If I remember correctly, the belayer was not a first time belayer. The two had done some climbing together before, but I think it was probably predominantly gym climbing, and I think that the climber was slightly more experienced than the belayer. He was belaying with an ATC or similar friction plate. The belayer literally dropped him -- as my finance and I were setting down our packs (had literally just walked around the corner) we looked up, saw the belayer looking at us with one hand loosely on the rope (above the belay device). The climber was on what I think was the higher, less steep portion of the climb when, maybe 1 second later he slipped. In the time it took him to holler "you got me?" as he slipped, he had bounced off the ledge and was on the ground. The belayer never had a chance of catching him -- although I think a gri-gri would have bound up and caught the fall safely.
Later on, I was really angry at the belayer, and my wife and I talked a great deal about how the belayer very literally has the climber's life in his/her hands, and even at a relatively small, low-pressure crag, with a climber on toprope, the belayer simply cannot, ever, take his/her eyes off the climber and hands off the belay. We reiterated to one another that we explicitly trust each other, and not many others, to be our belay. I occasionally hear rather nonchalant stories of belayers carelessly dropping climbers short distances (eg, at the gym, dropping to a rubber mat), and I get really paranoid and frustrated. Those guys won't be on my rope! (And we wear our helmets even at the "safe" places.)
2. What was done right? It sounded like it was helpful having a first aid kit and it sounded like the phone came in handy. I am surprised that your wife could make a 911 call directly from Ridgeline.
We were lucky to get reception on the cell phone from ridgeline -- we had to make the call several times before it got through and lasted long enough to relay the information. We were lucky that I knew the approx. milepost of the trail, and there were a couple of other small parties there. I think one woman went down the trail to intercept the paramedics. I was glad to have a small first aid kit, but mostly just because that meant I had some gloves; when a guy breaks his ankle like that and you're not in a genuine backcountry situation, there's not much to do but sit tight and wait for Fire/EMTs to arrive from Palisades (30-40 minutes?). The guy was so big that if he had any more pressing injury that required immediate evacuation, there's just no way we could have safely brought him down the trail.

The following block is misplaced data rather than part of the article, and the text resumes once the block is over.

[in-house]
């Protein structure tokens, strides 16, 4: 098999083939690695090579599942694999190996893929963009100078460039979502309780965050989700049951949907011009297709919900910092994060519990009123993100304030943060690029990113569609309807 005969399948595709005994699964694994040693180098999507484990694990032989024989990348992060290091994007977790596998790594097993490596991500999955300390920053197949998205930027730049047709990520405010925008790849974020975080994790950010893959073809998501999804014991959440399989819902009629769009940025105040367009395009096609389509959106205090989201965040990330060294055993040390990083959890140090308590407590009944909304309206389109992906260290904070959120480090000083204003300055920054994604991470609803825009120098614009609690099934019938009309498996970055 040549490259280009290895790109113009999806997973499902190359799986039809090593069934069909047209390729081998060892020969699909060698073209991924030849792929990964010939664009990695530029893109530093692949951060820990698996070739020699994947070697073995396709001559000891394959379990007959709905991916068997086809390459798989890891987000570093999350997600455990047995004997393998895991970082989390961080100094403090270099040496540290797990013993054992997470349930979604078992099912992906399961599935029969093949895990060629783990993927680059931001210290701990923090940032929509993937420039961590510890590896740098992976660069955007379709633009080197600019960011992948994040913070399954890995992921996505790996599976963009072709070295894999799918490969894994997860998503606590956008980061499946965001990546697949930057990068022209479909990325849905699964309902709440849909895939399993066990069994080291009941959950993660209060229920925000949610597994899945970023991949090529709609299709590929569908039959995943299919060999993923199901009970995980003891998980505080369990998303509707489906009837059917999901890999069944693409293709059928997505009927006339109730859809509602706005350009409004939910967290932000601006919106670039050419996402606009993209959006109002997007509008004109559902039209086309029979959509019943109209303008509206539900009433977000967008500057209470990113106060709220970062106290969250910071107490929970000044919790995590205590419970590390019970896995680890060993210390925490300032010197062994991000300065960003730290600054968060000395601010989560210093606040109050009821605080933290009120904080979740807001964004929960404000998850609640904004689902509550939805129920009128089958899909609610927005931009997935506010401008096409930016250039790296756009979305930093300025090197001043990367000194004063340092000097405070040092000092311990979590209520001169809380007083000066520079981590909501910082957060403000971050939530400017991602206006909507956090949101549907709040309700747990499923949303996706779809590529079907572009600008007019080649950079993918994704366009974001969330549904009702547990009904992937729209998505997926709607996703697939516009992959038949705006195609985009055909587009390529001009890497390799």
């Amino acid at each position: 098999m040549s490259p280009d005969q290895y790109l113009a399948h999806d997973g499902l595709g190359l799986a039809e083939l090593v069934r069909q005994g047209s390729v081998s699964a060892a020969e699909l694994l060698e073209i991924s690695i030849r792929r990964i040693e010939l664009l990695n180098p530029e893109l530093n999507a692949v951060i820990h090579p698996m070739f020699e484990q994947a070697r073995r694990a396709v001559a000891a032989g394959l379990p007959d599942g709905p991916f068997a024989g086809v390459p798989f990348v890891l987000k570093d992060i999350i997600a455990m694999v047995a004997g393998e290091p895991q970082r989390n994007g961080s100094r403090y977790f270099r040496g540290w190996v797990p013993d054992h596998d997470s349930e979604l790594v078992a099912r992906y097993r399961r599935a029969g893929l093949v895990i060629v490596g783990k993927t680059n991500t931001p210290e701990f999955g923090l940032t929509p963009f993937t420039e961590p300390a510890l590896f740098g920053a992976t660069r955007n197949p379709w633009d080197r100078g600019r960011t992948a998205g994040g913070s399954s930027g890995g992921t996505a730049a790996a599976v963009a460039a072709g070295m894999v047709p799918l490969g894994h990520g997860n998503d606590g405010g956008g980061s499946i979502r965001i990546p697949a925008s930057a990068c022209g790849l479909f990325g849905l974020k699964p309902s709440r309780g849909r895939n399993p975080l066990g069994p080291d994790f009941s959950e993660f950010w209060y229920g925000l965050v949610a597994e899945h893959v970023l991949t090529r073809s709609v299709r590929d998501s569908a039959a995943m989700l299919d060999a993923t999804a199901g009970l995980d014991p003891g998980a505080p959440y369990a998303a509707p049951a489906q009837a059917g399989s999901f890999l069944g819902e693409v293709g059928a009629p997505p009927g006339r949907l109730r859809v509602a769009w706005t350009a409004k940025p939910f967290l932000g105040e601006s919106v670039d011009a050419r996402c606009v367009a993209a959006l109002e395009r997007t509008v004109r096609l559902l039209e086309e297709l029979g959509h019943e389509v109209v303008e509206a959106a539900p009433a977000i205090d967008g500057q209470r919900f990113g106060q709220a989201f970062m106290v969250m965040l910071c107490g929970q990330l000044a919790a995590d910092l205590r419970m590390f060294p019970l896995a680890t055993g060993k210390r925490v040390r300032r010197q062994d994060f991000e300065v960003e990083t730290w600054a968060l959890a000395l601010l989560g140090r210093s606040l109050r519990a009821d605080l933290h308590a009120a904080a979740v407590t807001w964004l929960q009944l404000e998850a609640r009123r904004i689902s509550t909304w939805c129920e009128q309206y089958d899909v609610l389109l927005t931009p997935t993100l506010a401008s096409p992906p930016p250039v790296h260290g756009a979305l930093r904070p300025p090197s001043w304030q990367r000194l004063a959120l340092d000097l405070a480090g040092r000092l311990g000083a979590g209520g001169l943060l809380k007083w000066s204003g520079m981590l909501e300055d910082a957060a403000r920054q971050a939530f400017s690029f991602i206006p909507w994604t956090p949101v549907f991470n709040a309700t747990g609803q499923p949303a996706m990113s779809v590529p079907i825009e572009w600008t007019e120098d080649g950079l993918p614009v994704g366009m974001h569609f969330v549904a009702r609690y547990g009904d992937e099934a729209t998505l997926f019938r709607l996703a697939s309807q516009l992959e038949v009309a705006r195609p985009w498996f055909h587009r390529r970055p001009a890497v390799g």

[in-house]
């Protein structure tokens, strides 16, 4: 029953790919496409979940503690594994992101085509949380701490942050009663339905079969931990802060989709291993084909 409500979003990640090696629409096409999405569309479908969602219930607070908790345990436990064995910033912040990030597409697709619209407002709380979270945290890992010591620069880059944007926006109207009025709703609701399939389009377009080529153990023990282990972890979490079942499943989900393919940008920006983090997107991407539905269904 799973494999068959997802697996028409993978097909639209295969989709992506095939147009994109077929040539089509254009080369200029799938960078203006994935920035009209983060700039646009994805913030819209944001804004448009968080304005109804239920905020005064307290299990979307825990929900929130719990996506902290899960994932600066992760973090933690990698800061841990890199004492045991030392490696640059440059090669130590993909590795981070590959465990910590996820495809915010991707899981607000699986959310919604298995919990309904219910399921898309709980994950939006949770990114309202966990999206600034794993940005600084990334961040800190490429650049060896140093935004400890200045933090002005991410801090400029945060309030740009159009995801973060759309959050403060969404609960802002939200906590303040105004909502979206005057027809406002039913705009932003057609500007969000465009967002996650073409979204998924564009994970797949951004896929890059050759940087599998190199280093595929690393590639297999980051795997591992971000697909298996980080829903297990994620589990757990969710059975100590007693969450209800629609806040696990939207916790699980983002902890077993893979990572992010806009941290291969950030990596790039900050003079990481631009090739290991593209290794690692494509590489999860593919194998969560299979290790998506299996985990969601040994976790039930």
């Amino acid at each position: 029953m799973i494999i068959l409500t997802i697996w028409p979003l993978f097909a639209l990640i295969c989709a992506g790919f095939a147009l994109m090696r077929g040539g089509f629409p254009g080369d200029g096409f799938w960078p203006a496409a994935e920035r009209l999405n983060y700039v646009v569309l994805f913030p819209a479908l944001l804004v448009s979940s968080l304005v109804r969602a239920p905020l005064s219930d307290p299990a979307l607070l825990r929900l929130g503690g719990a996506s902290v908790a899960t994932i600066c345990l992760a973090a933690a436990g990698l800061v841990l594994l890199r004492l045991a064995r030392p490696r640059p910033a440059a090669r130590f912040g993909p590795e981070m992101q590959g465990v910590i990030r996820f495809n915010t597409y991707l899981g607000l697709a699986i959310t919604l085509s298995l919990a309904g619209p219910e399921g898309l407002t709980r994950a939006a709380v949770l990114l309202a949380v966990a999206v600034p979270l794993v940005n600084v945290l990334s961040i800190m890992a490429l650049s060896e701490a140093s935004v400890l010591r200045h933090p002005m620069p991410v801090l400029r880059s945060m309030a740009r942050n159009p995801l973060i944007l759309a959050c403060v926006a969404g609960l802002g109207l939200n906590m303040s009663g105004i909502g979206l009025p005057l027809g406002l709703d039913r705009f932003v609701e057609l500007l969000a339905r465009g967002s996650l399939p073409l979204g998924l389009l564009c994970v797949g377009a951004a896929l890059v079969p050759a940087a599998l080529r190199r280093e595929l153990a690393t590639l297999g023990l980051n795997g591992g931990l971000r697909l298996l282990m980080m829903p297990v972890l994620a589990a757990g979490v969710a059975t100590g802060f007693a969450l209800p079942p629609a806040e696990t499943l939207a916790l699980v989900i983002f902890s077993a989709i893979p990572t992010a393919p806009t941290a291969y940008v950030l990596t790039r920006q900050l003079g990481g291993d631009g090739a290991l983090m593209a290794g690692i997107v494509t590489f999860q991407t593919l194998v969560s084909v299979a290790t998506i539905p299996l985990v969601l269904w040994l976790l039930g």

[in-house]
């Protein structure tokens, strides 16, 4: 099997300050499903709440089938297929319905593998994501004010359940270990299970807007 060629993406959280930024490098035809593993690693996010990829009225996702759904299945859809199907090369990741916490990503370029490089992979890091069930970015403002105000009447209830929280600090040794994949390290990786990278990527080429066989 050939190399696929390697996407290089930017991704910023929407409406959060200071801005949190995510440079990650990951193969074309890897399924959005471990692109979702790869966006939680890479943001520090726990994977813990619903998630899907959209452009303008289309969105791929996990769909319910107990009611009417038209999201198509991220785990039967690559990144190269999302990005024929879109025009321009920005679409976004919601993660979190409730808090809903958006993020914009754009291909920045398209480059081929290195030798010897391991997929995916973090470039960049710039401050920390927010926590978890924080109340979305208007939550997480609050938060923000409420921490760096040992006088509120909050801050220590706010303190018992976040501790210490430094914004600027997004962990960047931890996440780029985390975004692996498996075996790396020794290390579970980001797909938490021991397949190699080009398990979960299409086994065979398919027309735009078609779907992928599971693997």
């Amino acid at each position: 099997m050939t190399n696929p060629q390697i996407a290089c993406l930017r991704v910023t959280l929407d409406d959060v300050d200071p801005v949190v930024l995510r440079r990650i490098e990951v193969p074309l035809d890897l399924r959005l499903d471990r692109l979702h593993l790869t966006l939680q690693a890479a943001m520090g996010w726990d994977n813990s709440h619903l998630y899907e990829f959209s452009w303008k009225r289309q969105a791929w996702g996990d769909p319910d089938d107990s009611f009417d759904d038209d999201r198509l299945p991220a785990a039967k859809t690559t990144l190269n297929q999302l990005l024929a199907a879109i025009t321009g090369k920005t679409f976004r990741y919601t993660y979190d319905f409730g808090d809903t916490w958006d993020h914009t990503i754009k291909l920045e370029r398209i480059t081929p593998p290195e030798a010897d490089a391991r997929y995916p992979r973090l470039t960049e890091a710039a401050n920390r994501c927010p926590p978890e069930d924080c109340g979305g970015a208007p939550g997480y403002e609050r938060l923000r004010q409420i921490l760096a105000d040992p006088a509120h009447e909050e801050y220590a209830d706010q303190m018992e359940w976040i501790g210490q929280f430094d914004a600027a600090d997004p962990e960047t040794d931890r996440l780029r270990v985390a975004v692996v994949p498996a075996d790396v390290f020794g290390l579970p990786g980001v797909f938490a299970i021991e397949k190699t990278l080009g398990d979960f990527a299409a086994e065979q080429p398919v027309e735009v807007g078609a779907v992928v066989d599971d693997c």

3. What was the impact to your climbing? Just seeing the blood set me back. It is very difficult to imagine the stress associated with being around a fall victim for 3-3 1/3 hours. Did you go out climbing the next day? The next week? How did it your wife handle it?
Both my fiance's climbing and mine were affected. I went up and toproped at windy point later on in the summer, but Heather didn't climb until over a year later, just this last August when we did some toproping (and she has always been a much stronger, more confident leader than I). It made her reevaluate whether she wanted to do something that could so instantly cause such a serious injury. The fact that it took 4 hours to evacuate a guy down a relatively short trail, next to a highway, really highlights the fact that in a more remote location, help may be genuinely unavailable. Makes me want to refresh my WFR.
4. Did you ever hear anything more from the victim? Did he recover? Was he from Tucson?
We never heard anything in followup. I imagine the guy spent a long time in orthopedic surgery, but I think he's probably all right -- as long as he didn't have more serious injuries that weren't apparent up at the rock, like neck/spine problems. The nature of the fracture was pretty amazing; the entire time waiting and being evacuated, he had sensation in his toes, on a foot that was essentially severed. I guess he had enough intact nerves and circulation that his foot probably made it. He was from Tucson, a U of A student, I think. Heather remembered his cell number for a while, and we thought about following up, but we were also a little freaked out about the possibility that his injuries were much more severe than they appeared, and we weren't sure we wanted to be involved any longer. Thinking about it now, I'd really like to know the outcome.
5. What climb was he climbing on? The "Winds of Change"?
I've never had a good topo of Ridgeline (I have the old version of Squeezing the Lemmon), so I'm not precisely sure which climb he was on, but from your description at climbaz.com I think he was on winds of change -- the climb is the one that used to share anchors with the climb to the right of it. It starts going over a bulge to a ledge at 7 or 8 feet, then through a small scoopy-type overhang and on to the slabby upper section. It sounds just like winds of change from your description.
And that's the scoop. It was the most serious injury I've seen climbing, though not necessarily the dumbest thing I've seen somebody do (that honor goes to the guy who rapelled on his jeans' belt loop at squamish). Sorry I was overly verbose. Heather and I talked about the accident last night so the details are pretty fresh on my mind now. Posting these notes on the website would be fine -- I'm glad you find them interesting/useful.
Thanks for the write-up Alan. I think that anyone who climbs should read this story - a wealth of information can be learned about climbing safety.